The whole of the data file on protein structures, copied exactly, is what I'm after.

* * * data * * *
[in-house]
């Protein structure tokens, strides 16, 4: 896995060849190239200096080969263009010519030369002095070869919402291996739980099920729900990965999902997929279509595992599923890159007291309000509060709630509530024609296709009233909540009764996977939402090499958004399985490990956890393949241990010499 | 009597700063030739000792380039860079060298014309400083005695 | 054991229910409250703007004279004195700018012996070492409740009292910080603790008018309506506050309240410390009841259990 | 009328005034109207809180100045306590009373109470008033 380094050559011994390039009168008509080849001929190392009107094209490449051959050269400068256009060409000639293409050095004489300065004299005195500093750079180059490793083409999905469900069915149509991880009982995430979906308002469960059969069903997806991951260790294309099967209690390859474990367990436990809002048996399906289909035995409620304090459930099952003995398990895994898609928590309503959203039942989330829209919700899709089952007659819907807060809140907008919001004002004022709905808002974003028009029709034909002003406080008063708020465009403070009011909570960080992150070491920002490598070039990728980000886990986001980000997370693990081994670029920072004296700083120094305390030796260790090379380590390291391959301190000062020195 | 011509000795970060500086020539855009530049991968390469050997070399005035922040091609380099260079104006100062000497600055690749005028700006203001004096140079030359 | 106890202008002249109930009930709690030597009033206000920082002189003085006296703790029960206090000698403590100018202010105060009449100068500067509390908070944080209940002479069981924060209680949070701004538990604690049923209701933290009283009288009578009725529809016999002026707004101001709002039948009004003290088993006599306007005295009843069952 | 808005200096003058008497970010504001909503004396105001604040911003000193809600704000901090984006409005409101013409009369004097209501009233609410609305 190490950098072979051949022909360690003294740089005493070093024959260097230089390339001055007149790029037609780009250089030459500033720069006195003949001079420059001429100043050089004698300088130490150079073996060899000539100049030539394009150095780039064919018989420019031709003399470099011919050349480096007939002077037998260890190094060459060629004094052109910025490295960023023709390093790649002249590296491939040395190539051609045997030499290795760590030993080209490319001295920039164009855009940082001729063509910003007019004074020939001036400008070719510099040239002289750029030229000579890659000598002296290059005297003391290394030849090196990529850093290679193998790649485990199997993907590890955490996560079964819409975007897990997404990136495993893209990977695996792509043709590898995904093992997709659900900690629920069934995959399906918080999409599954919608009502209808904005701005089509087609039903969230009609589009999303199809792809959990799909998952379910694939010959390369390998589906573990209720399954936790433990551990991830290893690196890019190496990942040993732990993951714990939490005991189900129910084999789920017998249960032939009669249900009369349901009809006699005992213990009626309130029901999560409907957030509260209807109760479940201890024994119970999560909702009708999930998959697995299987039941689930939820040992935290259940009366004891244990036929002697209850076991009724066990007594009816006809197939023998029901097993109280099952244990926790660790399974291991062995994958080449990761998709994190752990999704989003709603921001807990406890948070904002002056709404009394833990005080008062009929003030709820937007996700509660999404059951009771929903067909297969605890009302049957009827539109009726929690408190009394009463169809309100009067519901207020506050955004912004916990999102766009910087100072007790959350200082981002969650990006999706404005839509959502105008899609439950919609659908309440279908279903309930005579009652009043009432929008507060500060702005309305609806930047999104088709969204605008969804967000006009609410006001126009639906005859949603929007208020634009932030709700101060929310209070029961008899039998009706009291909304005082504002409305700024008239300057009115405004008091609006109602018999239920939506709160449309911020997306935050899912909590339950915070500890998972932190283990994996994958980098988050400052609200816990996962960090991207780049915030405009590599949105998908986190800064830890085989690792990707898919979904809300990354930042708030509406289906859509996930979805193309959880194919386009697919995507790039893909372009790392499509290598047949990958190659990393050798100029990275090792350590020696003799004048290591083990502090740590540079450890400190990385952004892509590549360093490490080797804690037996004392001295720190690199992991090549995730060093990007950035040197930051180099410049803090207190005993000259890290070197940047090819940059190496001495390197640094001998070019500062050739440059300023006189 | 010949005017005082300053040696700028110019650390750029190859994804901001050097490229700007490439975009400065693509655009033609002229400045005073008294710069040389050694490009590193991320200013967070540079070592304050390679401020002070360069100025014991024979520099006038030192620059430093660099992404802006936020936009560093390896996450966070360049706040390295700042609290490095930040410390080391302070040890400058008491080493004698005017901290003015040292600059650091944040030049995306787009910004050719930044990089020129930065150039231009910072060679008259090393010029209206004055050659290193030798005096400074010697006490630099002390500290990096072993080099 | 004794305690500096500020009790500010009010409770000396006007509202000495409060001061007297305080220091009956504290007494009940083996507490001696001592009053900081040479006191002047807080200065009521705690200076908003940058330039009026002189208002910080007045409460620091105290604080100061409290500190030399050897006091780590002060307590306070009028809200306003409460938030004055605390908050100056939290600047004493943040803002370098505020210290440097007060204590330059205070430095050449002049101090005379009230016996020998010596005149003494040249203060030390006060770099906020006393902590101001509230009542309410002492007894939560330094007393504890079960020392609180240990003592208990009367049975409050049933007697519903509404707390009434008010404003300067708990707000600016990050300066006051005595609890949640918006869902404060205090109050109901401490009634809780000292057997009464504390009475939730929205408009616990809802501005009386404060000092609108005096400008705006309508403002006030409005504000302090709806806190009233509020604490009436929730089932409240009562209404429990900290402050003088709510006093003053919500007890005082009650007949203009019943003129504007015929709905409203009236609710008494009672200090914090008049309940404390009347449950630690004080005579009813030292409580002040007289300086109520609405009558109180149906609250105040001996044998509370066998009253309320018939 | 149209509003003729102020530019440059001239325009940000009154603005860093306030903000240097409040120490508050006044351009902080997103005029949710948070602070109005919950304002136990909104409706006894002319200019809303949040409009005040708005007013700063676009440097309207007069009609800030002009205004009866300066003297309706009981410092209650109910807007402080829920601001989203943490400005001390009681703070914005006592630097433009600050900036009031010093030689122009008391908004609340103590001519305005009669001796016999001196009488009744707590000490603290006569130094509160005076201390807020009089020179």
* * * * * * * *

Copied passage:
[in-house]
């Protein structure tokens, strides 16, 4: 896995060849190239200096080969263009010519030369002095070869919402291996739980099920729900990965999902997929279509595992599923890159007291309000509060709630509530024609296709009233909540009764996977939402090499958004399985490990956890393949241990010499 | 009597700063030739000792380039860079060298014309400083005695 | 054991229910409250703007004279004195700018012996070492409740009292910080603790008018309506506050309240410390009841259990 | 009328005034109207809180100045306590009373109470008033 380094050559011994390039009168008509080849001929190392009107094209490449051959050269400068256009060409000639293409050095004489300065004299005195500093750079180059490793083409999905469900069915149509991880009982995430979906308002469960059969069903997806991951260790294309099967209690390859474990367990436990809002048996399906289909035995409620304090459930099952003995398990895994898609928590309503959203039942989330829209919700899709089952007659819907807060809140907008919001004002004022709905808002974003028009029709034909002003406080008063708020465009403070009011909570960080992150070491920002490598070039990728980000886990986001980000997370693990081994670029920072004296700083120094305390030796260790090379380590390291391959301190000062020195 | 011509000795970060500086020539855009530049991968390469050997070399005035922040091609380099260079104006100062000497600055690749005028700006203001004096140079030359 | 106890202008002249109930009930709690030597009033206000920082002189003085006296703790029960206090000698403590100018202010105060009449100068500067509390908070944080209940002479069981924060209680949070701004538990604690049923209701933290009283009288009578009725529809016999002026707004101001709002039948009004003290088993006599306007005295009843069952 | 808005200096003058008497970010504001909503004396105001604040911003000193809600704000901090984006409005409101013409009369004097209501009233609410609305 190490950098072979051949022909360690003294740089005493070093024959260097230089390339001055007149790029037609780009250089030459500033720069006195003949001079420059001429100043050089004698300088130490150079073996060899000539100049030539394009150095780039064919018989420019031709003399470099011919050349480096007939002077037998260890190094060459060629004094052109910025490295960023023709390093790649002249590296491939040395190539051609045997030499290795760590030993080209490319001295920039164009855009940082001729063509910003007019004074020939001036400008070719510099040239002289750029030229000579890659000598002296290059005297003391290394030849090196990529850093290679193998790649485990199997993907590890955490996560079964819409975007897990997404990136495993893209990977695996792509043709590898995904093992997709659900900690629920069934995959399906918080999409599954919608009502209808904005701005089509087609039903969230009609589009999303199809792809959990799909998952379910694939010959390369390998589906573990209720399954936790433990551990991830290893690196890019190496990942040993732990993951714990939490005991189900129910084999789920017998249960032939009669249900009369349901009809006699005992213990009626309130029901999560409907957030509260209807109760479940201890024994119970999560909702009708999930998959697995299987039941689930939820040992935290259940009366004891244990036929002697209850076991009724066990007594009816006809197939023998029901097993109280099952244990926790660790399974291991062995994958080449990761998709994190752990999704989003709603921001807990406890948070904002002056709404009394833990005080008062009929003030709820937007996700509660999404059951009771929903067909297969605890009302049957009827539109009726929690408190009394009463169809309100009067519901207020506050955004912004916990999102766009910087100072007790959350200082981002969650990006999706404005839509959502105008899609439950919609659908309440279908279903309930005579009652009043009432929008507060500060702005309305609806930047999104088709969204605008969804967000006009609410006001126009639906005859949603929007208020634009932030709700101060929310209070029961008899039998009706009291909304005082504002409305700024008239300057009115405004008091609006109602018999239920939506709160449309911020997306935050899912909590339950915070500890998972932190283990994996994958980098988050400052609200816990996962960090991207780049915030405009590599949105998908986190800064830890085989690792990707898919979904809300990354930042708030509406289906859509996930979805193309959880194919386009697919995507790039893909372009790392499509290598047949990958190659990393050798100029990275090792350590020696003799004048290591083990502090740590540079450890400190990385952004892509590549360093490490080797804690037996004392001295720190690199992991090549995730060093990007950035040197930051180099410049803090207190005993000259890290070197940047090819940059190496001495390197640094001998070019500062050739440059300023006189 | 010949005017005082300053040696700028110019650390750029190859994804901001050097490229700007490439975009400065693509655009033609002229400045005073008294710069040389050694490009590193991320200013967070540079070592304050390679401020002070360069100025014991024979520099006038030192620059430093660099992404802006936020936009560093390896996450966070360049706040390295700042609290490095930040410390080391302070040890400058008491080493004698005017901290003015040292600059650091944040030049995306787009910004050719930044990089020129930065150039231009910072060679008259090393010029209206004055050659290193030798005096400074010697006490630099002390500290990096072993080099 | 004794305690500096500020009790500010009010409770000396006007509202000495409060001061007297305080220091009956504290007494009940083996507490001696001592009053900081040479006191002047807080200065009521705690200076908003940058330039009026002189208002910080007045409460620091105290604080100061409290500190030399050897006091780590002060307590306070009028809200306003409460938030004055605390908050100056939290600047004493943040803002370098505020210290440097007060204590330059205070430095050449002049101090005379009230016996020998010596005149003494040249203060030390006060770099906020006393902590101001509230009542309410002492007894939560330094007393504890079960020392609180240990003592208990009367049975409050049933007697519903509404707390009434008010404003300067708990707000600016990050300066006051005595609890949640918006869902404060205090109050109901401490009634809780000292057997009464504390009475939730929205408009616990809802501005009386404060000092609108005096400008705006309508403002006030409005504000302090709806806190009233509020604490009436929730089932409240009562209404429990900290402050003088709510006093003053919500007890005082009650007949203009019943003129504007015929709905409203009236609710008494009672200090914090008049309940404390009347449950630690004080005579009813030292409580002040007289300086109520609405009558109180149906609250105040001996044998509370066998009253309320018939 | 149209509003003729102020530019440059001239325009940000009154603005860093306030903000240097409040120490508050006044351009902080997103005029949710948070602070109005919950304002136990909104409706006894002319200019809303949040409009005040708005007013700063676009440097309207007069009609800030002009205004009866300066003297309706009981410092209650109910807007402080829920601001989203943490400005001390009681703070914005006592630097433009600050900036009031010093030689122009008391908004609340103590001519305005009669001796016999001196009488009744707590000490603290006569130094509160005076201390807020009089020179």